Robert Morgan, St. Martha's Dark Night, 2010, Mixed media, 40 x 44 x 27 inches.
Robert Morgan: All That Glitters...
April 15 - May 15, 2010
Robert Morgan began his art career as a scavenger collecting photos, personal mementos, and everyday objects from the homes of young gay men who were the victims of AIDS, alcoholism, and drug abuse. These objects, regardless of their original significance, were routinely abandoned or thrown away by families that had little use for the remainders of their sons' lives. Blessed with a strong sense of curiosity and a perverse Midas touch, Morgan was able to turn these banal objects into works of art through a complex method of assemblage and adornment. Objects are wrapped, glued, and nailed together - infused with religious and personal iconography - and then covered in a thick layer of polyurethane making them glisten and shine like glass.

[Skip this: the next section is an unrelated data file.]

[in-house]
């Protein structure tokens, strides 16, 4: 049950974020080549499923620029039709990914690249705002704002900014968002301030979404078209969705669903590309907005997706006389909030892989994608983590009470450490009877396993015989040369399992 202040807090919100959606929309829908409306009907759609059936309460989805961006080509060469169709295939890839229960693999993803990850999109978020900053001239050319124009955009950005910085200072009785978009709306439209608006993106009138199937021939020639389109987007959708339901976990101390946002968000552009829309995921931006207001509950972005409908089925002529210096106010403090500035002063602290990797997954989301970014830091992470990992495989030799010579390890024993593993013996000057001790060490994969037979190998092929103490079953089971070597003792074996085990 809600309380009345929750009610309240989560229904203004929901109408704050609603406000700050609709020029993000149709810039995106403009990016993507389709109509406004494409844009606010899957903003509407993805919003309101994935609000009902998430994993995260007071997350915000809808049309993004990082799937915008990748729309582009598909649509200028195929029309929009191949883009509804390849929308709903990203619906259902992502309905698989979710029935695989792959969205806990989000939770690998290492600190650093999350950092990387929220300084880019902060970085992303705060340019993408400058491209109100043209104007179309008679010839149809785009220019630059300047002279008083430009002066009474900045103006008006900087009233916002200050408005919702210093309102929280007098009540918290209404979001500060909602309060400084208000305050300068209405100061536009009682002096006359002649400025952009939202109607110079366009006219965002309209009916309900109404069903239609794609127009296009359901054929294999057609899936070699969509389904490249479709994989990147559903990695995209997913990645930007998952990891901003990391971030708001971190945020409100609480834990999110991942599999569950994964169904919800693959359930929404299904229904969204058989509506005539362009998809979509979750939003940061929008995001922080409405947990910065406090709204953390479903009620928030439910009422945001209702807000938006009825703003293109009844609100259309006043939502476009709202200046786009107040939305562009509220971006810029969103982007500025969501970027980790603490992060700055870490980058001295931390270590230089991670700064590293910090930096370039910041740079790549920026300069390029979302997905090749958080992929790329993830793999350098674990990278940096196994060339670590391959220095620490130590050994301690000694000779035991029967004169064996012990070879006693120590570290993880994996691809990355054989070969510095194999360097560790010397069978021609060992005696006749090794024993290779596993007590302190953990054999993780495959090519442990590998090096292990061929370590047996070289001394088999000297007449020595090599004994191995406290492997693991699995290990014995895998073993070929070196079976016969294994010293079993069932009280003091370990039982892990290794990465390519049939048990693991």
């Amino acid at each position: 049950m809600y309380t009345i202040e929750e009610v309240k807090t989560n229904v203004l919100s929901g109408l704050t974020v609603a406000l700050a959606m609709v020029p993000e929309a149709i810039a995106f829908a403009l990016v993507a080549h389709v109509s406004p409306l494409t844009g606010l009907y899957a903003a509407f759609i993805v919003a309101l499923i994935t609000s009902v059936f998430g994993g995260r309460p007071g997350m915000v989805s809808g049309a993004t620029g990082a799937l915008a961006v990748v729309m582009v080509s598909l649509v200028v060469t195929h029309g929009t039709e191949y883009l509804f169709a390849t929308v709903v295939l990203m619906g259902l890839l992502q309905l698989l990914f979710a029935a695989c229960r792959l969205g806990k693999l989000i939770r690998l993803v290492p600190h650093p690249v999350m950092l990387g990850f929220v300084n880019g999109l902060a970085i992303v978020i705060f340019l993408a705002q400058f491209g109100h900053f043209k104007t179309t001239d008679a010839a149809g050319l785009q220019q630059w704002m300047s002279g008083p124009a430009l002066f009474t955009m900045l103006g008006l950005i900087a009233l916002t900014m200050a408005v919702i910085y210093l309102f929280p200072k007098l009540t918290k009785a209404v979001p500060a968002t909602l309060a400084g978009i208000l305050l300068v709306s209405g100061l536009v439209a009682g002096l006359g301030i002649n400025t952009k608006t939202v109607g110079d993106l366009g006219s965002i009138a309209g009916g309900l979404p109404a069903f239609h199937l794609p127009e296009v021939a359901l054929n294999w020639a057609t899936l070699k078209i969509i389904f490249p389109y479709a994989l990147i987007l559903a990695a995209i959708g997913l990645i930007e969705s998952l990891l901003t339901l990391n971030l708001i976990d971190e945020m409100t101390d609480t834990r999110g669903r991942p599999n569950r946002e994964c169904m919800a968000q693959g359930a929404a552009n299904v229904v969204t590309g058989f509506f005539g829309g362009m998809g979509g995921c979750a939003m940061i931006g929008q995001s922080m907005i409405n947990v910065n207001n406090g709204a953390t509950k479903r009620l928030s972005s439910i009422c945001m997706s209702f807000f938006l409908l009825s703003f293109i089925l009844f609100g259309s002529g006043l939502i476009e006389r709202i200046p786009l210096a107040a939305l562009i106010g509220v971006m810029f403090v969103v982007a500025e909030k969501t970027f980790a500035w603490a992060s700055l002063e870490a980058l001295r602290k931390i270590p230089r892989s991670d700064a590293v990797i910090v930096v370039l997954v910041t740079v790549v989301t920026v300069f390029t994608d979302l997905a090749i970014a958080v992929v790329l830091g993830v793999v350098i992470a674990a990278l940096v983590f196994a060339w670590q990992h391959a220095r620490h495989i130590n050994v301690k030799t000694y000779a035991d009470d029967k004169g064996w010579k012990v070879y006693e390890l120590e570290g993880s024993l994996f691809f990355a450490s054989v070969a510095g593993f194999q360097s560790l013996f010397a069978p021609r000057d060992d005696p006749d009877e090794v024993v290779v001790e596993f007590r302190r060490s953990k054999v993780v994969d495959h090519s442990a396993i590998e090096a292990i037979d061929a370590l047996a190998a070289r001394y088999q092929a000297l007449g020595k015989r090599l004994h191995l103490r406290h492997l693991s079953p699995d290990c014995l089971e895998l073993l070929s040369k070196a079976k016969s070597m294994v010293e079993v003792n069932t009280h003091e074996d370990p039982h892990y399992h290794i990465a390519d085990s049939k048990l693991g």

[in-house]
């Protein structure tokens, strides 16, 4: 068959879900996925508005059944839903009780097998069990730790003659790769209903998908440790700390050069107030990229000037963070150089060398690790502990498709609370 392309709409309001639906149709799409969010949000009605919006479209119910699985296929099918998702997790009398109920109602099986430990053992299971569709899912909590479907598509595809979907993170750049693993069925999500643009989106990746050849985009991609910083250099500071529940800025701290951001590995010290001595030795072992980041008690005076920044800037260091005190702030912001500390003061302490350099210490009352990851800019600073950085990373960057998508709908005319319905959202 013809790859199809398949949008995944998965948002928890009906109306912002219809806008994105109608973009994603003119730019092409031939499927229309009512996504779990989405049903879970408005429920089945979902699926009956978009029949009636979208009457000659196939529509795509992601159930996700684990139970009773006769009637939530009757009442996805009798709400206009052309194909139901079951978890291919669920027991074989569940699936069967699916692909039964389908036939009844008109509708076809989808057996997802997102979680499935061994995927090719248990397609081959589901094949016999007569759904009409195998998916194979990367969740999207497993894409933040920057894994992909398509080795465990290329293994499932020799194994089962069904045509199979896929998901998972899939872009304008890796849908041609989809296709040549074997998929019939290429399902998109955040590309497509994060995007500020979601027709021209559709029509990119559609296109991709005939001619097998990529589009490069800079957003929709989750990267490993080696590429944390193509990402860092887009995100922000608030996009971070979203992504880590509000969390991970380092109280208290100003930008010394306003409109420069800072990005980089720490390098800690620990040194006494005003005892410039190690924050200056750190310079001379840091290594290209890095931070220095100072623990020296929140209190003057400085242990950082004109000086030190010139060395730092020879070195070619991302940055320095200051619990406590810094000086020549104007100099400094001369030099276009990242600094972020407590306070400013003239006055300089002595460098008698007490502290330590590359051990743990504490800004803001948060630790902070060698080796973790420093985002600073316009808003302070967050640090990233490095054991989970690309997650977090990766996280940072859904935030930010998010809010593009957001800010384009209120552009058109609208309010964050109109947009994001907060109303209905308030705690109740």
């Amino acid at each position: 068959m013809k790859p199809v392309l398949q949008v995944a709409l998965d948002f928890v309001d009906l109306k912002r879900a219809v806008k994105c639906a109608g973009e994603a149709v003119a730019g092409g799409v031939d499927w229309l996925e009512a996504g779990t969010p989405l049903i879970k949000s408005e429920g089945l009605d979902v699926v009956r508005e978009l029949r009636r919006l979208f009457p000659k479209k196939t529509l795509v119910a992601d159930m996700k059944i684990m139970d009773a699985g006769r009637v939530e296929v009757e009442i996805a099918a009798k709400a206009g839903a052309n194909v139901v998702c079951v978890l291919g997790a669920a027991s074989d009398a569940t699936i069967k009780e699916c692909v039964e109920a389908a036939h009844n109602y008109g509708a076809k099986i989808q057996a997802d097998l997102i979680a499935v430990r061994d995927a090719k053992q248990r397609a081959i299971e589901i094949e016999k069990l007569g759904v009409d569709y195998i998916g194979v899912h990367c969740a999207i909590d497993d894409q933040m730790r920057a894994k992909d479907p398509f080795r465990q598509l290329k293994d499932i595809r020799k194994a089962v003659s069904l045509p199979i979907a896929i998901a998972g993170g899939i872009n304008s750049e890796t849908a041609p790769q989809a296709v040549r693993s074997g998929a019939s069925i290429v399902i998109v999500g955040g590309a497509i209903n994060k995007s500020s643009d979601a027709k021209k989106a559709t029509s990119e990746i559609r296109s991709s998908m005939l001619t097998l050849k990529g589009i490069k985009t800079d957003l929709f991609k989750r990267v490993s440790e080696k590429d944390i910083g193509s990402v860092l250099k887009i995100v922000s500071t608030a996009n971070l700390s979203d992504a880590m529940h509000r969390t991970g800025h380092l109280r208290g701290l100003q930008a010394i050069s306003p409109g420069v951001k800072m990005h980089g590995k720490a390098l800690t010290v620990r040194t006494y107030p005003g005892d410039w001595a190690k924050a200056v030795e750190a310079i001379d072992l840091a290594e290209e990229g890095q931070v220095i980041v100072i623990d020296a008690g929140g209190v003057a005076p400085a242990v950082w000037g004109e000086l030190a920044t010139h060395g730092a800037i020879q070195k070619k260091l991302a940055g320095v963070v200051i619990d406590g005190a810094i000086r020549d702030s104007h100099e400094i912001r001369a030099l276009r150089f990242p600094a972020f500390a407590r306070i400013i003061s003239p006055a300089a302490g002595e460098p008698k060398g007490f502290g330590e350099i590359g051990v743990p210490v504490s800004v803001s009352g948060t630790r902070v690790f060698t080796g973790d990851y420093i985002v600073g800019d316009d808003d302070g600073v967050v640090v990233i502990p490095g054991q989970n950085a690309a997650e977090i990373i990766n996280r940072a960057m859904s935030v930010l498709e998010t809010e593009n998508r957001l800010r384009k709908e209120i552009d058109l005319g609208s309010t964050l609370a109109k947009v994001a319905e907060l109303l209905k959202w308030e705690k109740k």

But all that glitters is not gold. It is garbage, junk, trash, detritus, personal, anonymous and all but completely forgotten. It is bottle caps, construction netting, baby dolls, and caution tape. But it glitters all the same. The show's title, All That Glitters... is
The most recent incarnation of Morgan's accumulative process manifests itself in the form of a small army. Saints, warriors, and sentries - on foot and on horseback - march through the gallery and into the street towards the eager eyes and faces pressed up against the gallery's front window. Created in conjunction with Lexington's EcoGrant program, this exhibition and catalog address the concept of recycling both physically and conceptually. Morgan's work literally recycles and repurposes trash, but more importantly, it recycles memories, experiences, and stories that would have otherwise been thrown away.
Robert Morgan, Ancestral Head #1, 2010, mixed media, 24 x 8 x 8 in.
Robert Morgan, Son of Lobster Boy, 2010, mixed media, 12 x 6 x 4 in.
Robert Morgan, Mother of the Waters, 2010, Mixed Media, 44 x 22 x 22 in.
Robert Morgan, St. George and the Dragon, 2010, mixed media, 40 x 44 x 27 in.
Installation View by Louis Zoellar Bicket II
Portrait of the Artist